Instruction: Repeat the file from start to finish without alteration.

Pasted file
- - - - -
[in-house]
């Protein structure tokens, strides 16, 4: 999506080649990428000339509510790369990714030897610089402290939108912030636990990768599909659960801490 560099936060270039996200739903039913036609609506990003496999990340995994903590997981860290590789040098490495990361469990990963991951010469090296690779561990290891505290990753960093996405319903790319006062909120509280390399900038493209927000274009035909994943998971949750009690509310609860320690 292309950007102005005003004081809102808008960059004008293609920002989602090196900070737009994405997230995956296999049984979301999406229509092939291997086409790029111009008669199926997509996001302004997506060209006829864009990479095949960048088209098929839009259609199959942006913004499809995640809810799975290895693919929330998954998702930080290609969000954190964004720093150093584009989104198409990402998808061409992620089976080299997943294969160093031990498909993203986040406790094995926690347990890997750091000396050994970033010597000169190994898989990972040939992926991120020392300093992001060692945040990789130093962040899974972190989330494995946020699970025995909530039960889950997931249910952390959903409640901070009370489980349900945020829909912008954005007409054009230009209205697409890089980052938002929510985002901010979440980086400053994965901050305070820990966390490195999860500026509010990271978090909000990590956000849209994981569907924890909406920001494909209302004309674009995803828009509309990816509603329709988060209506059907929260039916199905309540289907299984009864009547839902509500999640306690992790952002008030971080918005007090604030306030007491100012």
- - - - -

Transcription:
[in-house]
């Protein structure tokens, strides 16, 4: 999506080649990428000339509510790369990714030897610089402290939108912030636990990768599909659960801490 560099936060270039996200739903039913036609609506990003496999990340995994903590997981860290590789040098490495990361469990990963991951010469090296690779561990290891505290990753960093996405319903790319006062909120509280390399900038493209927000274009035909994943998971949750009690509310609860320690 292309950007102005005003004081809102808008960059004008293609920002989602090196900070737009994405997230995956296999049984979301999406229509092939291997086409790029111009008669199926997509996001302004997506060209006829864009990479095949960048088209098929839009259609199959942006913004499809995640809810799975290895693919929330998954998702930080290609969000954190964004720093150093584009989104198409990402998808061409992620089976080299997943294969160093031990498909993203986040406790094995926690347990890997750091000396050994970033010597000169190994898989990972040939992926991120020392300093992001060692945040990789130093962040899974972190989330494995946020699970025995909530039960889950997931249910952390959903409640901070009370489980349900945020829909912008954005007409054009230009209205697409890089980052938002929510985002901010979440980086400053994965901050305070820990966390490195999860500026509010990271978090909000990590956000849209994981569907924890909406920001494909209302004309674009995803828009509309990816509603329709988060209506059907929260039916199905309540289907299984009864009547839902509500999640306690992790952002008030971080918005007090604030306030007491100012």